Detox (detoxification) is “the physiological or medicinal removal of toxic substances from a living organism, including the human body, which is mainly carried out by the liver.” (11) The methods for heavy metal detox are still being formulated, and I have tried several of them to detox mercury. Unfortunately, I’ve developed food sensitivities to the detox agent in each case.

  • Includes: (those marked with ‘*’ I have not yet tried)
    • EDTA chelation;
    • Mercola’s protocol for DMSA or DMPS chelation
    • Chlorella and Cilantro with Vitamin C protocol
    • BioSol and PectaSol protocol*
    • Humic and fulvic acids
    • Garlic for lead detox (which I eat frequently from my garden)
    • Cyto-Detox supplement* 
    • Ultra Binder supplement* 
    • NanoVi device*
  • See Also (This Site): 1. Notes on Natural Health Topics Menu; 2. Detox (About) including Several Detox Methods; 3. Notes on Natural Healing Remedies Menu
  • See Also, Other Sites: Mercola interviews of Dr Shade on Mercury Exposure (8f), and Three Pillars of Detox (8e).

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Wassail and Hot Mulled Cider: Traditional Holiday beverages

By Cat, Christmas 2017

These are traditional warming beverages at Christmastime or winter in general, along with Eggnog or Tom & Jerry.

Speaking of the latter, my Mom used to make the Tom and Jerry batter using fresh eggs and sugar, for use in making Tom & Jerry drinks for sale in our bar during the Christmas season. My Dad made the rum and liqueur mix that was added to the Tom & Jerry drink. I wish I had those recipes, but they are long lost… I loved to help Mom, especially because I got to lick the beaters, and then when the mess was all cleaned up, Dad made me the drink, but with root beer added instead of the rum mix.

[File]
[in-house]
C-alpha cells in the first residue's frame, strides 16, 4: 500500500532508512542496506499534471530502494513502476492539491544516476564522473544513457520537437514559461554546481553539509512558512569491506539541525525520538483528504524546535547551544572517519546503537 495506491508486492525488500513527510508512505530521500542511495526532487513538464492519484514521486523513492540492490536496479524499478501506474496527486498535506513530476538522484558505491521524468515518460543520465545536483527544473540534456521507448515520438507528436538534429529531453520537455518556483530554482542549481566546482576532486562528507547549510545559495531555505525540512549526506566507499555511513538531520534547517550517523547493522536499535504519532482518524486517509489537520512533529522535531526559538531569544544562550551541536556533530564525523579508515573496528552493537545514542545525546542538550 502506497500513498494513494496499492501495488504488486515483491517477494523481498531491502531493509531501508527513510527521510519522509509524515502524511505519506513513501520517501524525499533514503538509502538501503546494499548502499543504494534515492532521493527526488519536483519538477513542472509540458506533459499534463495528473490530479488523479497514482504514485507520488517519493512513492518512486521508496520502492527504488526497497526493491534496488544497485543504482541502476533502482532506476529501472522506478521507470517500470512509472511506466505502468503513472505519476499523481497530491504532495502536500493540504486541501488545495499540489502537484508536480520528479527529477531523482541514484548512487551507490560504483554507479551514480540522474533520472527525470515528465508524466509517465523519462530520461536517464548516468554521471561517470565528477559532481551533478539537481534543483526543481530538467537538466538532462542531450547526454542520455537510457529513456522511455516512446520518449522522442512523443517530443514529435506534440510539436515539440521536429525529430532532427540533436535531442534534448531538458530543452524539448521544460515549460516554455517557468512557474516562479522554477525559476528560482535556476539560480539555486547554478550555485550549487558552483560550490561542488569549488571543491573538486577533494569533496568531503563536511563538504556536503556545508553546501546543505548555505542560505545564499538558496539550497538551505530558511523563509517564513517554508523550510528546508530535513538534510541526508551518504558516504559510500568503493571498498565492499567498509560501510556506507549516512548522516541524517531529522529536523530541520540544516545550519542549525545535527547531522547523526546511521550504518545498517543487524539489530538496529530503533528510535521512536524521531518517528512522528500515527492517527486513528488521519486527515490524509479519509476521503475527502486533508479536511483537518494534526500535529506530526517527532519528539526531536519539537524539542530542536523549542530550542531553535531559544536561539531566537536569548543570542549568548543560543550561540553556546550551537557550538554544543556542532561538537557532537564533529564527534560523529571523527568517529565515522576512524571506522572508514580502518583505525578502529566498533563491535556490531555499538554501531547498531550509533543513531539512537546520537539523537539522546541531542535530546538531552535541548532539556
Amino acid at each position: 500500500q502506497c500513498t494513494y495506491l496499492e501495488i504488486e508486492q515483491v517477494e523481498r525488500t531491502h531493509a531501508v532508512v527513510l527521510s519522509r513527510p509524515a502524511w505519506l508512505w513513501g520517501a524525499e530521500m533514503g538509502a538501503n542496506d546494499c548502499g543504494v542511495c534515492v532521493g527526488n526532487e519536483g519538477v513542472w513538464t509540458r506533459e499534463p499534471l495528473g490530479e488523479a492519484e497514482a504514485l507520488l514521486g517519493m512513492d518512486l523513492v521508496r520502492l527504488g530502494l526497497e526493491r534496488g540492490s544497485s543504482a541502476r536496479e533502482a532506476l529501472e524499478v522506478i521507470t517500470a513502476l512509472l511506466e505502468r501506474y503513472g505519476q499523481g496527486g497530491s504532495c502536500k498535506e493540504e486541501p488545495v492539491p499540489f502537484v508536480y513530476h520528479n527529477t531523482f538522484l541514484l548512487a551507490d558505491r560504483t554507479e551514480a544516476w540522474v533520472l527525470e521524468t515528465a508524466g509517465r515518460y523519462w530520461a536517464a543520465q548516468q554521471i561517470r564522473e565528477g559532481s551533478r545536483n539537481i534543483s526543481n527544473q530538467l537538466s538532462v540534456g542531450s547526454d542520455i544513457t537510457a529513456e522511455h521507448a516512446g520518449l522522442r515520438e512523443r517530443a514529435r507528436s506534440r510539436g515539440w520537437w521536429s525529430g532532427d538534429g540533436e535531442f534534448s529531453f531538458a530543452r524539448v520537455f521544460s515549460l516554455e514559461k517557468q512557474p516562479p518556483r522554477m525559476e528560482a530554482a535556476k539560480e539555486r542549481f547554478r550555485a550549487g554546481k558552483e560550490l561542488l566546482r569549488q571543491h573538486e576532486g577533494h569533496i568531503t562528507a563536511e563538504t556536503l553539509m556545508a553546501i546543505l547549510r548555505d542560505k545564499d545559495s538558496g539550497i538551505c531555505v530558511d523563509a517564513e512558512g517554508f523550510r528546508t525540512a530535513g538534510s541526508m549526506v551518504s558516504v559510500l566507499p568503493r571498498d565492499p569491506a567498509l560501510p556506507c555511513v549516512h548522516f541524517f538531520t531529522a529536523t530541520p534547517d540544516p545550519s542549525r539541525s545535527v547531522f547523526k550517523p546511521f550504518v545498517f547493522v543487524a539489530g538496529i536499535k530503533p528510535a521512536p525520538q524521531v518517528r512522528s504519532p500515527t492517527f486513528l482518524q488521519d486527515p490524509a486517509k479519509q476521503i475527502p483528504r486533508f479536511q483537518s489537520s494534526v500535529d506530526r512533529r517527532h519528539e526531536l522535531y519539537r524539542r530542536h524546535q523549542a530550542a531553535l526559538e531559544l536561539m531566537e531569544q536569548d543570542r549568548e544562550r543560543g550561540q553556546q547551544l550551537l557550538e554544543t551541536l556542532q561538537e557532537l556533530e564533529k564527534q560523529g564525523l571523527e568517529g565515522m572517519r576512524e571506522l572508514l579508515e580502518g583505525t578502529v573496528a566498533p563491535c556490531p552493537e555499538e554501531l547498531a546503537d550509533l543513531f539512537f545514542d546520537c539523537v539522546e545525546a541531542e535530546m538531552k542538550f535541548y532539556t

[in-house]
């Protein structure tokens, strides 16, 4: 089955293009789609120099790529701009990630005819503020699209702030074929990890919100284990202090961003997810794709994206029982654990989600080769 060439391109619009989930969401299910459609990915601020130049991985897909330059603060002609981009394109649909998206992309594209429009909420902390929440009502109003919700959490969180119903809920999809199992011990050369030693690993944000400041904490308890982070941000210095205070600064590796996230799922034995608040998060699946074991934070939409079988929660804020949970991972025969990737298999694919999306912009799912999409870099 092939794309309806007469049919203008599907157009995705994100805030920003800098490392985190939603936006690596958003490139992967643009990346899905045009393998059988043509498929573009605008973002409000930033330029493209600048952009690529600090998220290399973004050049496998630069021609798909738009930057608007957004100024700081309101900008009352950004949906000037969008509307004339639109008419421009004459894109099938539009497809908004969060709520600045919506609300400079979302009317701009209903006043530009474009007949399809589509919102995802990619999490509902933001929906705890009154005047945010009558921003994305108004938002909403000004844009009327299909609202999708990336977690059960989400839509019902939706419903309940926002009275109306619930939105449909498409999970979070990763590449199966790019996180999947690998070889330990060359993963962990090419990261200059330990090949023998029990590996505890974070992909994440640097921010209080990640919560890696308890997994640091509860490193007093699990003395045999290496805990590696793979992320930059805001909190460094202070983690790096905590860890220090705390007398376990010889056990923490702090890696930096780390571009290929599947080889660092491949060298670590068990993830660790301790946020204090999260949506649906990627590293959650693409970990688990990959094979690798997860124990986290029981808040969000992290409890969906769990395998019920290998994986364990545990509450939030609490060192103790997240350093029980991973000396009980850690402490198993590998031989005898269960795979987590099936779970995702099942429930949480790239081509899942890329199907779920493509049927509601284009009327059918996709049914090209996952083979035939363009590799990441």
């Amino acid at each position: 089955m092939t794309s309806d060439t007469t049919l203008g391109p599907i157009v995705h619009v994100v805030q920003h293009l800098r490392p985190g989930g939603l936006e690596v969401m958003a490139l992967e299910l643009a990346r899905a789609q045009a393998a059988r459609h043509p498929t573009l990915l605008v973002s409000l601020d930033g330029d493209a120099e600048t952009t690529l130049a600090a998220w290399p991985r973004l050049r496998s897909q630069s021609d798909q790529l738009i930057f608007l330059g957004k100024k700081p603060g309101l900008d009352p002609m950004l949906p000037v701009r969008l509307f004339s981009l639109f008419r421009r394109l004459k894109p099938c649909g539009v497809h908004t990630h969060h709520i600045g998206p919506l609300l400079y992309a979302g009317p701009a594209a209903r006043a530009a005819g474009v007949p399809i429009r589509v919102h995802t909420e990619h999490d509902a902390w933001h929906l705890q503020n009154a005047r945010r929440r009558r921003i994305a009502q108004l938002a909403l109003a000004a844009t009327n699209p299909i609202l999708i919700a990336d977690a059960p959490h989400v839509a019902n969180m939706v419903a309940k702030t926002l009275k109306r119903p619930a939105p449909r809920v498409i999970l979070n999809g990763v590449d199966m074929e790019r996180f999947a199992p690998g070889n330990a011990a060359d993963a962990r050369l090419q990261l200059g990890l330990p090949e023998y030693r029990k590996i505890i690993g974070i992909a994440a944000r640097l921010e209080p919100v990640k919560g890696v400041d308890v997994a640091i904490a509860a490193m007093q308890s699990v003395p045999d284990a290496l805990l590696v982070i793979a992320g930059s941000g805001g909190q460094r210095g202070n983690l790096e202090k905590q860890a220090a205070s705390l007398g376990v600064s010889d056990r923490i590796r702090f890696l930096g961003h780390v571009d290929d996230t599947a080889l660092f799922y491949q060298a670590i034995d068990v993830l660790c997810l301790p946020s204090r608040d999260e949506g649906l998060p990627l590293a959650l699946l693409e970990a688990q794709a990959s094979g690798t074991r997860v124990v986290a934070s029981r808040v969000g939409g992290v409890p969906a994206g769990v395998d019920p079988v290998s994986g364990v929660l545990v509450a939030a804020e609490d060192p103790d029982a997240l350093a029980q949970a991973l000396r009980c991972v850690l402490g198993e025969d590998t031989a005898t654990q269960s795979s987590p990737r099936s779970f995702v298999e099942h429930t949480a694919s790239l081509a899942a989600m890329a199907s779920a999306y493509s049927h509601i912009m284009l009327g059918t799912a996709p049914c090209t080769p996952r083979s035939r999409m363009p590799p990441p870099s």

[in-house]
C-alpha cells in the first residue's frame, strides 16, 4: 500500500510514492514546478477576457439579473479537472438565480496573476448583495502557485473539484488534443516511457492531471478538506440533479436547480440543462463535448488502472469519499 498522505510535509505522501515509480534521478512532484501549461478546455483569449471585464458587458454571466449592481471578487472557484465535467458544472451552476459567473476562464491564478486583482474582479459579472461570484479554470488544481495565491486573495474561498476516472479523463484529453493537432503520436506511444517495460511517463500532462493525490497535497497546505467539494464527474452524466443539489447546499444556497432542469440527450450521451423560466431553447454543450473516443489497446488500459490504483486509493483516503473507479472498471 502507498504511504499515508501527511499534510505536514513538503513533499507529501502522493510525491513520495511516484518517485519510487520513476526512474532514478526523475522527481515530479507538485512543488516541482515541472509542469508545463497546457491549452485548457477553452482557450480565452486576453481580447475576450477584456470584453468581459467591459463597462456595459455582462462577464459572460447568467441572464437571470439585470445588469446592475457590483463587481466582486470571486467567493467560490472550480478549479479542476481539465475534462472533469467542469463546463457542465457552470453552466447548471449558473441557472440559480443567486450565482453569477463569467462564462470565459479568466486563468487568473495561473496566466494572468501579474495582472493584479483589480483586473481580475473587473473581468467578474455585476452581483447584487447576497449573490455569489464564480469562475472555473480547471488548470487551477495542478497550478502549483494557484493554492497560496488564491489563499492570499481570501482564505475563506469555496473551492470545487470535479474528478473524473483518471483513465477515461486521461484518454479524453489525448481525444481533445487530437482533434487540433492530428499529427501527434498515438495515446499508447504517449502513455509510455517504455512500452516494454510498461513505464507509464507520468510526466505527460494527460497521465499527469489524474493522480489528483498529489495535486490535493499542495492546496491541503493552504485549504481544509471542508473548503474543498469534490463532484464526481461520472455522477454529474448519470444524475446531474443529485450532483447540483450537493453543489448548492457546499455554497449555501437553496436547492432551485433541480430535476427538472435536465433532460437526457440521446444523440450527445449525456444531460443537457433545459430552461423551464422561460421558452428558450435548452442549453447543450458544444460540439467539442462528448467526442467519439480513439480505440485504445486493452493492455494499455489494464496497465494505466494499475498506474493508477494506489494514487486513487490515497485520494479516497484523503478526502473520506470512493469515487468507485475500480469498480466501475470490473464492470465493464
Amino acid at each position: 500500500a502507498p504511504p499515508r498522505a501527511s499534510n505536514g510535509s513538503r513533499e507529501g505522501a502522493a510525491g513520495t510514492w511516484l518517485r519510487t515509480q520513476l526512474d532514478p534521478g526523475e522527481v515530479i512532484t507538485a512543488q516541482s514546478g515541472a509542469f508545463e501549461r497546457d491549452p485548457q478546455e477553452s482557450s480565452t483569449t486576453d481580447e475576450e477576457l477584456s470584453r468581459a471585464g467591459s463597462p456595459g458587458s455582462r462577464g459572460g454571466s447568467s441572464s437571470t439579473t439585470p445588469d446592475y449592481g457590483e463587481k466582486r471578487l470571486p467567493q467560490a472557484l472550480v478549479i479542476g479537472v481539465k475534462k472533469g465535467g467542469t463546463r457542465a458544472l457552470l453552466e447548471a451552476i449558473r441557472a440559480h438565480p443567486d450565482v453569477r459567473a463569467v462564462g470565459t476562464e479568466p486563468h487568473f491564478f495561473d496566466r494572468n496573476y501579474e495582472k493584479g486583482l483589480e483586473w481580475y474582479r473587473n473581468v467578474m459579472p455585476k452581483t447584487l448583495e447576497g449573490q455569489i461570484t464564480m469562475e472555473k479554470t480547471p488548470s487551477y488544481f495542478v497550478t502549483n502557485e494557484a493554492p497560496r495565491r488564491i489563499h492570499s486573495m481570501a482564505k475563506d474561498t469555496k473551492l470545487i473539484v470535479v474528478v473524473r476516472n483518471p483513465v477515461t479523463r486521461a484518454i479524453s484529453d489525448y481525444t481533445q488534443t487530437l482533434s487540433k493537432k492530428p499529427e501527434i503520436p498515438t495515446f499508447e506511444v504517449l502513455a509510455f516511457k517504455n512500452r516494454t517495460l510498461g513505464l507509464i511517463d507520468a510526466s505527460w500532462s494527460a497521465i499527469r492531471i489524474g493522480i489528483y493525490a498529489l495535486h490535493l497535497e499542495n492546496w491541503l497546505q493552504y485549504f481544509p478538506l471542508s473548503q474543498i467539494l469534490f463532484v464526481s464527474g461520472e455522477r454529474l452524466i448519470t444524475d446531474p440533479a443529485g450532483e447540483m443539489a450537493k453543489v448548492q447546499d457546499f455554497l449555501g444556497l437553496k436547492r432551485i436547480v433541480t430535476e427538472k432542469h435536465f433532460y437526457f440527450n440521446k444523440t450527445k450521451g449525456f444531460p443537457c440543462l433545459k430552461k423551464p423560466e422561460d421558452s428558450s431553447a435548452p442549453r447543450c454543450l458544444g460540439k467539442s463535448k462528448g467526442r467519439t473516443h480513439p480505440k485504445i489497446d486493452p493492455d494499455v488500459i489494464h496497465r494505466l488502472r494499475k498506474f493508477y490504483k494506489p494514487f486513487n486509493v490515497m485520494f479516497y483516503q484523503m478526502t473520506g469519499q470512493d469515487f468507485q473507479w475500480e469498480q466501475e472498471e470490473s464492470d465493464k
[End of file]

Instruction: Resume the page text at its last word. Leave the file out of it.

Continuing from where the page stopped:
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Fat Soluble Vitamin K

By Cat, June 2007; Updated June 2019

Dr Weston Price, a dentist who studied indigenous people around the world, found that primitive peoples all had a diet rich in fat soluble vitamins, whether they ate largely meat, fish, or vegetables.  These vitamins were found to be A, D and E, plus an unidentified factor Price called “Activator-X” or “X-Factor.” (7K, 8)

Later, it was thought to be part of the Vitamin F category of essential fatty acids, because it was always present in fat.  It is a fat-soluble vitamin, along with vitamins A, D and E, and has a special synergy with vitamins A and D. Eventually, it was given its own name of vitamin K because of its ability to coagulate blood (the Germanic word is “koagulate”).

We now know there are two natural main types of vitamin K, called K1 (phylloquinone), and K2 (menaquinone). Additionally 4 sub-types of K2 have been discovered:  MK4, MK7, MK8, MK9 (the MK stands for menaquinone vitamin K). Price’s X-Factor is now known to be the MK7-form of K2. Who knows what will be discovered next, as this is a growing family!

  • Includes: 1. The Vitamin K Family; 2. Understanding the Differences Between Vitamins K1, K2 and K3; 3. Dietary Sources of Vitamin K; 4. Health Benefits of Vitamin K
  • See Also: 1.Diet & Health Menu; 2. Vitamins: Intro3. Supplements vs Whole Foods (Intro); 4. Vitamin A; 5. Vitamin B complex; 6. Vitamin C7. Vitamin D; 8. Vitamin E9. Vitamin F
  • Other Sites (applicable to vitamin K’s history): 1. Dr Royal Lee and the X-Factor of Dr. Price (Historial archive; (4A)); 2. Butter, Vitamin E and the X-Factor of Dr Price (Historial archive 4B); 3. The Mystery of Butter Oil X-Factor and Vitamin K2: Solved (5B); 4. The Discovery of Vitamin K2 and its Clinical Applications (ncbi study abstract (3))